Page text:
An Apostile for document attestation is mandatory for you or not depends on your current passport and the Indian embassy that you are applying for document attestation.
If required, you have to get the document attested by your US state of secretary before visiting or sending documents for attestation to Indian Embassy.
Do I need Apostile?
You can answer these simple questions about your passport and then we can figure out if you need an Apostile or not.
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If you want to do it yourself, here are the Apostile rules:
Indian Passport Holder
Apostile is required if your answer is Yes in this table
Non-Indian Passport Holder
If you are a US citizen or any hold passport of any other country, Apostile is required if your answer is YES in this table:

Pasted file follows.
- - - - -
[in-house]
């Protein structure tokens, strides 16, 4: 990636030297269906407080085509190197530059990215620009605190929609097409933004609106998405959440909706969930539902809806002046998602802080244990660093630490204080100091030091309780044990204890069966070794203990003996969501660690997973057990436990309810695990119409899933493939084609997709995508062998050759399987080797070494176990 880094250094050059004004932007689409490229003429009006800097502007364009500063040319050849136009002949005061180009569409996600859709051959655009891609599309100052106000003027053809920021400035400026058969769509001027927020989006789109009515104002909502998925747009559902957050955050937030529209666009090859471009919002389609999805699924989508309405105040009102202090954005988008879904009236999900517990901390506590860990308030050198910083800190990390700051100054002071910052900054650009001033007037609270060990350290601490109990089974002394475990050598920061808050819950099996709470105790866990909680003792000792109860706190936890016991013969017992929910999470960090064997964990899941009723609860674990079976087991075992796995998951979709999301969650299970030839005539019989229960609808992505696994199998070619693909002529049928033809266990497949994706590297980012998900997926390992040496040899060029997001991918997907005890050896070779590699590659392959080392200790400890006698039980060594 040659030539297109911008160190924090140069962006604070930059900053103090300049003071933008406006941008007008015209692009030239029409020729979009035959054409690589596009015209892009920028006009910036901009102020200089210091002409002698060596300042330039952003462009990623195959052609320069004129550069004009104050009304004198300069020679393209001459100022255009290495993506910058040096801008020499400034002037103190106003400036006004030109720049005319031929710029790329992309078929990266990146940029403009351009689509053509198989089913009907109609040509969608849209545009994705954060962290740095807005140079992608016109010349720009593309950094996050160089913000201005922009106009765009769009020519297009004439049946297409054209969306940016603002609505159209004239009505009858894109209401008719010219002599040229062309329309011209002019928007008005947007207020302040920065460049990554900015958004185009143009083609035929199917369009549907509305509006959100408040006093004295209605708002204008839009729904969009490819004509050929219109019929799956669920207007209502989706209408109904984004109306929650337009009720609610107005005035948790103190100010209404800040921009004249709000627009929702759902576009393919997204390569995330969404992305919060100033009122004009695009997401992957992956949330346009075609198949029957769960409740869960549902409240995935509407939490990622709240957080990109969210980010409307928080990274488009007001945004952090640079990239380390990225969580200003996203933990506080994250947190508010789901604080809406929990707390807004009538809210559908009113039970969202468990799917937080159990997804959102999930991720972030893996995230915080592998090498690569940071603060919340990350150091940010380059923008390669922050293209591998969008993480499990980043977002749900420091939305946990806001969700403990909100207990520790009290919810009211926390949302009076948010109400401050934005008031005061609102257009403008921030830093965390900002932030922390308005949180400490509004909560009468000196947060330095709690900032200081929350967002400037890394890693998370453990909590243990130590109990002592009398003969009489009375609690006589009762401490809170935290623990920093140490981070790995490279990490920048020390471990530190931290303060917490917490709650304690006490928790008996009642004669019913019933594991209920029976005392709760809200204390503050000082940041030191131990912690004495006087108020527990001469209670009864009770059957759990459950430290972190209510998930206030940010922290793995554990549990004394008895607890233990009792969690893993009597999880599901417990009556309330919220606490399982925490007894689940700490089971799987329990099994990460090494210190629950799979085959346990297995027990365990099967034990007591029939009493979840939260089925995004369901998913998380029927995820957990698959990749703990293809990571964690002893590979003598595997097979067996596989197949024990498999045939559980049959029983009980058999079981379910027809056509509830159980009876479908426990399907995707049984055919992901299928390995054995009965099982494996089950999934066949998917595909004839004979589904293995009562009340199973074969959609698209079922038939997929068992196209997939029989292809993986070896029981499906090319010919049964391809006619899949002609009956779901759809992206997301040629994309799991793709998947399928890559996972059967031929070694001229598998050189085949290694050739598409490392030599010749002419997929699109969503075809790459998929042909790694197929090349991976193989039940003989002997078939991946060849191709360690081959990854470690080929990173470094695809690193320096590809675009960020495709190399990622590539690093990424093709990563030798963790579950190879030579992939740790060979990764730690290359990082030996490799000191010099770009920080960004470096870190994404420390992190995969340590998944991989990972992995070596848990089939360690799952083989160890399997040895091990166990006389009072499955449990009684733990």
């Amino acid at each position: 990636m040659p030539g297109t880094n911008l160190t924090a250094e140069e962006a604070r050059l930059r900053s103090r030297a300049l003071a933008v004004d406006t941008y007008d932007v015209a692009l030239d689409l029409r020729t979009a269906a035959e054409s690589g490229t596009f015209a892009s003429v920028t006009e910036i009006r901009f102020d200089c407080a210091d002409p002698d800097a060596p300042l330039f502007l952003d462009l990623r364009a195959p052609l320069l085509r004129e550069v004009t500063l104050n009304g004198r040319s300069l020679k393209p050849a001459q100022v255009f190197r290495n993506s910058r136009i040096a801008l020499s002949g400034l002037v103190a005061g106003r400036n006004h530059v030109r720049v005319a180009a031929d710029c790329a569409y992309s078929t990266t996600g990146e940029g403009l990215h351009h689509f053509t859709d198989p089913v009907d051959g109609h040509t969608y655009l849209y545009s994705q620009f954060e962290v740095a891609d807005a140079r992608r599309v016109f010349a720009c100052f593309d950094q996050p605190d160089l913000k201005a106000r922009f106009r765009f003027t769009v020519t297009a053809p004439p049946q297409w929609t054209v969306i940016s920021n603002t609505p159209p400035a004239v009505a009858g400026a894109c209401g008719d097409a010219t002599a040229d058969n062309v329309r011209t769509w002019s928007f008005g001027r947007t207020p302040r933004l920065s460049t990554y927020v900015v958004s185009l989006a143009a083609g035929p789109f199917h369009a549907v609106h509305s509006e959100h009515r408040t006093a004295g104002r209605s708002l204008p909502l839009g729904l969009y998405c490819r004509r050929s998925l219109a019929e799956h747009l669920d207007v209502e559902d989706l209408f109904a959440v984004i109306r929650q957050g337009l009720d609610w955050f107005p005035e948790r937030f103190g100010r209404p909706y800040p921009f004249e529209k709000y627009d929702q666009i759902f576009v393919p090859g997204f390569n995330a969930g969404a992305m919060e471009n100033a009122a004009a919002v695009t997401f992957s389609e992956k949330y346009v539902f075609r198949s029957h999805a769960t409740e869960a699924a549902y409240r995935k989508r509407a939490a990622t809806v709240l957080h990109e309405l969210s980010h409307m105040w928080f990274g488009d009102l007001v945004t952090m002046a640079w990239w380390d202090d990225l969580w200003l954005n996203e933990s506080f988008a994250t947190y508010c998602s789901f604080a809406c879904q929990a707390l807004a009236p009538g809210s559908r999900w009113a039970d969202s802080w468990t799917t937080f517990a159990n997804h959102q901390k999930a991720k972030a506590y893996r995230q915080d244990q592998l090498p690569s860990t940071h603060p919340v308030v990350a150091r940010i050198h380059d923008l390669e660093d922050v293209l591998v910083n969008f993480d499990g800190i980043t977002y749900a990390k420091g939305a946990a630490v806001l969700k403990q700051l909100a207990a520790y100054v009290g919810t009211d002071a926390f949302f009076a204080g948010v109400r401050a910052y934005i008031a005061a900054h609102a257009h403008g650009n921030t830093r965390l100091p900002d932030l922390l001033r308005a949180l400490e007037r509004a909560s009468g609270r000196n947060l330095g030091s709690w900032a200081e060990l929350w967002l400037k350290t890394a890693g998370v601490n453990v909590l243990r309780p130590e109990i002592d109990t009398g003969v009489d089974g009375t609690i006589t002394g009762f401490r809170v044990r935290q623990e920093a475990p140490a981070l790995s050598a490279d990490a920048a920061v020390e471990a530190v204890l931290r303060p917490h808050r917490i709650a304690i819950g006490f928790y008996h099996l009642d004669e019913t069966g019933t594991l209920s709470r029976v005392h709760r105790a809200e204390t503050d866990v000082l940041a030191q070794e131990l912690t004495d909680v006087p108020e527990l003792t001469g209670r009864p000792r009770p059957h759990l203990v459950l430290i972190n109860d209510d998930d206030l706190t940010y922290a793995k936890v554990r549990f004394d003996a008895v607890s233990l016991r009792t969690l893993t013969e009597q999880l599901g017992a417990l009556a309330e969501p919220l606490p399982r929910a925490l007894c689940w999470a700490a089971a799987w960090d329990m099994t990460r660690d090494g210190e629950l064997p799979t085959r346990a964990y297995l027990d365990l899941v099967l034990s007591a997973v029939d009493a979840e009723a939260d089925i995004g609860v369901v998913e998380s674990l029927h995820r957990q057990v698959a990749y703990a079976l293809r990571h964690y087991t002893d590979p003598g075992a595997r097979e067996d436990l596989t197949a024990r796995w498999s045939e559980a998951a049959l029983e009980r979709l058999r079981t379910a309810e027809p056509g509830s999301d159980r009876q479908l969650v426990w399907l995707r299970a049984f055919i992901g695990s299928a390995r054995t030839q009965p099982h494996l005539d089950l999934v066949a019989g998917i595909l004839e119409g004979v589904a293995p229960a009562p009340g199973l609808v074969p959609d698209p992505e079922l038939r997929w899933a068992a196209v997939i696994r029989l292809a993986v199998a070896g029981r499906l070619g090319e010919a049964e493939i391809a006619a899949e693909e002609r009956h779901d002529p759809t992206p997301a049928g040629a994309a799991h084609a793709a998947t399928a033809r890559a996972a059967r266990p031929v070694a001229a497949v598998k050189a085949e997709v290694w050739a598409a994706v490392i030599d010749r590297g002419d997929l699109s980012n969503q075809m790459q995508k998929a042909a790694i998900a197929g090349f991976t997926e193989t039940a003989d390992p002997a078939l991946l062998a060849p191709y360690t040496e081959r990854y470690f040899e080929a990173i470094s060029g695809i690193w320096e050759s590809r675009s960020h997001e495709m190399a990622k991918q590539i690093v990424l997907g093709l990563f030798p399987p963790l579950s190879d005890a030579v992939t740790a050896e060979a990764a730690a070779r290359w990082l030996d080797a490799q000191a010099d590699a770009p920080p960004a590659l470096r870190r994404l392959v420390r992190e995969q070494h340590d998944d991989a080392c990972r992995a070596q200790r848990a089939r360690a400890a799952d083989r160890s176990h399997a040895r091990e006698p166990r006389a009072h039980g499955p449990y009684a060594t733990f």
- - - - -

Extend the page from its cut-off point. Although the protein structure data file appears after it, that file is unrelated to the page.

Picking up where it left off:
|Indian Embassy||Postal Mail||in-person visit to Embassy|
Apostile simply means that you need to get the documents registered in your state (the one you are residing currently in the USA) secretary’s office.
There is a memorandum signed between Indian and US government (Hague Convention) which makes the documents ‘Apostiled’ in the USA legally valid and acceptable in Indian courts.
You have to look for this process in your specific state’s secretary’s office.
It is pretty easy and you can either walk-in or mail your documents for Apostile.
You may need to take a prior appointment in the secretary’s office if you are thinking of walking in.
Apostile is mandatory in some US states like California.
If the answer is ‘Yes’ for your case in any of the above-mentioned situations, then you need to get the Apostile for document attestation before going for Indian Embassy.
Notary is different than Apostile and attestation.
You would need Apostile for any kind of document attestation with the Indian Embassy /Consulate including marriage certificate, power of attorney, affidavit, Will, or any other.